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Experimentation clarifies the career path | Otago Daily Times News Online

When I look at the people I trained to be a scientist with, very few stay in a traditional science career, yet when we were in training, that is all that was presented to us.

The same goes for many career paths. How many law graduates do you know who aren’t lawyers, builders who don’t build, farmers who don’t farm, journalists who don’t write, nurses who aren’t nurses, and doctors who don’t? no doctors? Is it the fault of their professional career or is what you want at 18 different from what you want at 30, 40 or 50?

A few I know who have stuck with science are cynical about organizational restructuring and tired of grants. [application] writing. I ask them “Why don’t you go?” They look at me like I’m crazy – maybe they are the crazy ones to stay?

We’re about to move into our long summer vacation. In my new business it has been frantic as we try to do as much as possible before the “big New Zealand shutdown”.

We have built some amazing collaborations and created five new products that will be released in the New Year. We are also launching our lung health product in the UK in January with our business partners there.

What a race this has been and I don’t feel as exhausted as I usually am at this time of year. In saying this, I’m already enjoying the benefits of slowing down to think things through and be more creative again.

I started tapping into my pile of reading and vacation podcasts over the weekends. A friend sent me the link to a podcast where Jehan Casinader interviews the CEO of Fix and Fogg Peanut Butter, Roman Jewell jewell-fix ….

Roman was a corporate lawyer eight years ago and admits he doesn’t feel fulfilled and needs a creative outlet.

He didn’t know what to do and started experimenting – working on different things in the evenings and on weekends in an effort to satisfy his need for creativity. He tried his hand at pottery, home brewing, cheese making and even sewing. During these trials he wasn’t thinking about starting a business which came later when he found out he liked making nut butters and people started giving him feedback.

I found it interesting – give it a try, test it and maybe if things click – turn it into a career. For some, just having this creative outlet will be enough.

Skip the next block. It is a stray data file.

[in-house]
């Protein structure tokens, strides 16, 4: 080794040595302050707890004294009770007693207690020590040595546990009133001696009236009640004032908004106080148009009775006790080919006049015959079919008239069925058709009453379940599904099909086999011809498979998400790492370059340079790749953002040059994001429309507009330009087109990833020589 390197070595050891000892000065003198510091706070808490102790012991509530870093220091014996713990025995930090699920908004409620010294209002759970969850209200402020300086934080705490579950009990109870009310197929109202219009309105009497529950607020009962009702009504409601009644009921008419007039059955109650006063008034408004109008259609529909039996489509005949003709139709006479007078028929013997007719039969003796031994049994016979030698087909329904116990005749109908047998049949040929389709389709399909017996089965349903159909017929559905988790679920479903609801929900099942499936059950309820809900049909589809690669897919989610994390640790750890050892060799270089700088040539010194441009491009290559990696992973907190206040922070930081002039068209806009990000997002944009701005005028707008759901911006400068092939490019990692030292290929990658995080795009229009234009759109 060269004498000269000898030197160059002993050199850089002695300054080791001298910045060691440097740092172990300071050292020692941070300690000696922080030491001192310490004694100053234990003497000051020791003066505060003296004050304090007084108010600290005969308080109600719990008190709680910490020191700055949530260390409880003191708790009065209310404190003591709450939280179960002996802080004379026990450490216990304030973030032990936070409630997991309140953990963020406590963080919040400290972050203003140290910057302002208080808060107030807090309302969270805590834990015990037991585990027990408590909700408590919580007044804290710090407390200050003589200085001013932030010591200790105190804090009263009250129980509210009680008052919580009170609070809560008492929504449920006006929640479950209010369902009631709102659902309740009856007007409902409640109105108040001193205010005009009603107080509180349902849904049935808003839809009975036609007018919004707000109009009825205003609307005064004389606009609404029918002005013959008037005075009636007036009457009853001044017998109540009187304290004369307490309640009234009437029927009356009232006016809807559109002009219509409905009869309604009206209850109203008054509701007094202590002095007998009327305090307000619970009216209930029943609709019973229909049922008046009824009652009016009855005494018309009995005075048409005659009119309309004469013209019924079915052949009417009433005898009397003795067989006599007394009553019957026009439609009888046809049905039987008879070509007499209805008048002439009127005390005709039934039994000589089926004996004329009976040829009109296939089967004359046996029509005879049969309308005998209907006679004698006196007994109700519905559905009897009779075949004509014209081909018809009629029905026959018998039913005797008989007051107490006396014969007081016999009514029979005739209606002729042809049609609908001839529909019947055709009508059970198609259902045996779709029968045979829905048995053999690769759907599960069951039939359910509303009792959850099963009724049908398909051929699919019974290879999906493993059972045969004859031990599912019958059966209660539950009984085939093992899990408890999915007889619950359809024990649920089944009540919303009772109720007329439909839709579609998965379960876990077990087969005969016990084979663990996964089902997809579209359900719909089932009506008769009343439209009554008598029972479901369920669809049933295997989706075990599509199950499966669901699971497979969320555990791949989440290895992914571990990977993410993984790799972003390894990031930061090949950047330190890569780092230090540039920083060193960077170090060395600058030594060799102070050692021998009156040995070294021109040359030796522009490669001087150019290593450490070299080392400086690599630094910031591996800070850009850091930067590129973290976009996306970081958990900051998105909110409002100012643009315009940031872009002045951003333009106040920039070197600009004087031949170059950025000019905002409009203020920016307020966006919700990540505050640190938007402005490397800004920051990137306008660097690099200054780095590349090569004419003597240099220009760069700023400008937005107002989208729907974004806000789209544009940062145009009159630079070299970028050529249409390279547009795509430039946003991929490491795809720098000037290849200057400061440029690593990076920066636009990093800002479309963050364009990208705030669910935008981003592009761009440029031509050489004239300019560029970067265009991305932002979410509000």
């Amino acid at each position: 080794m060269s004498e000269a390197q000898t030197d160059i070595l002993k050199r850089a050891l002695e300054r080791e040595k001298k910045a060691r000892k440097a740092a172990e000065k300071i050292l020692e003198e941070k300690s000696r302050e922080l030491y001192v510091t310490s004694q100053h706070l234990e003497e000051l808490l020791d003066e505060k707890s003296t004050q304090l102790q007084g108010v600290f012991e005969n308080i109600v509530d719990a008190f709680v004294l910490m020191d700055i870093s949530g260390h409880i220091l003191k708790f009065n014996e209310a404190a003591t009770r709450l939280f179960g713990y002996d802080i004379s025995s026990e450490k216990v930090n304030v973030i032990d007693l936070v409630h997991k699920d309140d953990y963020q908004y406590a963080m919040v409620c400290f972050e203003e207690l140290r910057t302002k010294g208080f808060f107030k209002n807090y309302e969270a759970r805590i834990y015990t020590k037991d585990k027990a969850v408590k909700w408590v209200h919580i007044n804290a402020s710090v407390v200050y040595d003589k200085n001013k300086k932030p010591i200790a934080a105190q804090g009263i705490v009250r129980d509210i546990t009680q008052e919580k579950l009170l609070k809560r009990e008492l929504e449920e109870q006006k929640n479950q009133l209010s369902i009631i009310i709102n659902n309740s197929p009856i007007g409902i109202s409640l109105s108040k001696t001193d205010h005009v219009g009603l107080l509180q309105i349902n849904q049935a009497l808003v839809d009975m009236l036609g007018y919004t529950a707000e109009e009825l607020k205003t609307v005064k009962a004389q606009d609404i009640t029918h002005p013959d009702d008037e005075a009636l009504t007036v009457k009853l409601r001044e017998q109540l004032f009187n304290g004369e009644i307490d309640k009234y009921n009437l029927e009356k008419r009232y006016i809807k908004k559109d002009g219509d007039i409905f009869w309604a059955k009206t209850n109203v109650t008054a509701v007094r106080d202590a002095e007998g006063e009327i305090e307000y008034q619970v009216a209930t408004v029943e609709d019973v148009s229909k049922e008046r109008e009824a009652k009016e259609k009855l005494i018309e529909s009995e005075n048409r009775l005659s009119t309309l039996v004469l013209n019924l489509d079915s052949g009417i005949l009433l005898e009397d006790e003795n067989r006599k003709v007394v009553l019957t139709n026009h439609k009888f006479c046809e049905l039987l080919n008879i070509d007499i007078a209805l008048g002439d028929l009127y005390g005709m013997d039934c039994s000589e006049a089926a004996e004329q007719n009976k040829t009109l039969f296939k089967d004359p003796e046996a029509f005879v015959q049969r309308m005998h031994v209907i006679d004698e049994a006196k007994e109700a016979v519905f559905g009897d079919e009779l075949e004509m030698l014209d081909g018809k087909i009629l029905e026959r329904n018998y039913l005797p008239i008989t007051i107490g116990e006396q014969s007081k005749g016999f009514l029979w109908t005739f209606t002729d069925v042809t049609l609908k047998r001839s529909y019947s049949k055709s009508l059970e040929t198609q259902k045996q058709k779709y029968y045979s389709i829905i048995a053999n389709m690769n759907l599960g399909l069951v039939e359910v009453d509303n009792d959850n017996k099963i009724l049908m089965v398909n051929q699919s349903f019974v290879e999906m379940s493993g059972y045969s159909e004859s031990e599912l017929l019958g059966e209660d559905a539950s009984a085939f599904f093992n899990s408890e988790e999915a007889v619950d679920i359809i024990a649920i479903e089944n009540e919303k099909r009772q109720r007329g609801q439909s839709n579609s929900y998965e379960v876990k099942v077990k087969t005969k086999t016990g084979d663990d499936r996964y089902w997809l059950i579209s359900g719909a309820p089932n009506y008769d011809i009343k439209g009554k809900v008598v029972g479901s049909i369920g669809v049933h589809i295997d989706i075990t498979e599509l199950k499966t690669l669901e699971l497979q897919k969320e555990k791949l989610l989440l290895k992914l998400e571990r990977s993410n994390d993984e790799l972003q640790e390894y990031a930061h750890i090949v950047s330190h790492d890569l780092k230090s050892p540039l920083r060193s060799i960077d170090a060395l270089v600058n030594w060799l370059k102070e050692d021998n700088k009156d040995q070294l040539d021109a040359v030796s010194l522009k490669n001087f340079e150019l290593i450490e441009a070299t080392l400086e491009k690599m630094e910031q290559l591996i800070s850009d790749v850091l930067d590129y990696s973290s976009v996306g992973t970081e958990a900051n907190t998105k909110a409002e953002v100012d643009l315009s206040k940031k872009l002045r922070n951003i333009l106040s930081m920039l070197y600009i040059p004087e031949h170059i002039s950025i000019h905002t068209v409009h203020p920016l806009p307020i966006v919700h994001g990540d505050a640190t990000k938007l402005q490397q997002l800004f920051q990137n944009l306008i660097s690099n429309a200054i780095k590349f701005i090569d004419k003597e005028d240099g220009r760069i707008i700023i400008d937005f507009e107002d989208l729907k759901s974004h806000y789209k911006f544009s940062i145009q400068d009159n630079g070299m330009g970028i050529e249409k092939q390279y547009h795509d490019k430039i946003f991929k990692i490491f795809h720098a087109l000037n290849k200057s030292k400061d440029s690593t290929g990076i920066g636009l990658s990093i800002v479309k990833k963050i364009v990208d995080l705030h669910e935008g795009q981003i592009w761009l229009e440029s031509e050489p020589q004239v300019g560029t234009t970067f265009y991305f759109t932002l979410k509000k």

If you want to work full time with a new creative outlet and turn it into a business, of course the deciding factor is the cost of living, mortgages, and expensive lifestyles.

This year I have met some young student entrepreneurs who have said to me: “What do we have to lose at this point in our life?

What a fantastic attitude – where do we lose the “give yourself” mentality along the way? Is it sudden when we take on new responsibilities like children or a mortgage? Or is this freedom to think slowly fading away in us? Maybe for some, the freedom to think comes later in life, when we realize that we don’t have to take the paths that society expects of us?

When we get to a point where we need a change, I think the key is to make small changes, like Roman Jewell did – to experience what a big change might look like.

Before co-founding a nutraceutical company, my business partner and I knew we wanted to do something in the functional food and drink business: we experimented with prebiotic pastes, kefir, spices, sauces, alternative proteins and kimchi. .

Then Covid hit, and given the condition of my immunosuppressed business partner, the path of our lung health product accelerated – we got engaged and our nutraceutical company was born.

Experimenting, wanting to get started, and thinking outside the box are ways not to feel trapped in a career that no longer satisfies you.

You might also be surprised at what you can live on and what you can do without.

It is not easy and there is always the fear of failure. I don’t have an answer to that, I live with it every day. But it’s better than living without trying.

Merry Christmas to you all and enjoy some free time during the holidays in whatever shape or form you like.

Anna Campbell is the co-founder of Zestt Wellness, a nutraceutical company and partner of AbacusBio Ltd, an agro-technology company.

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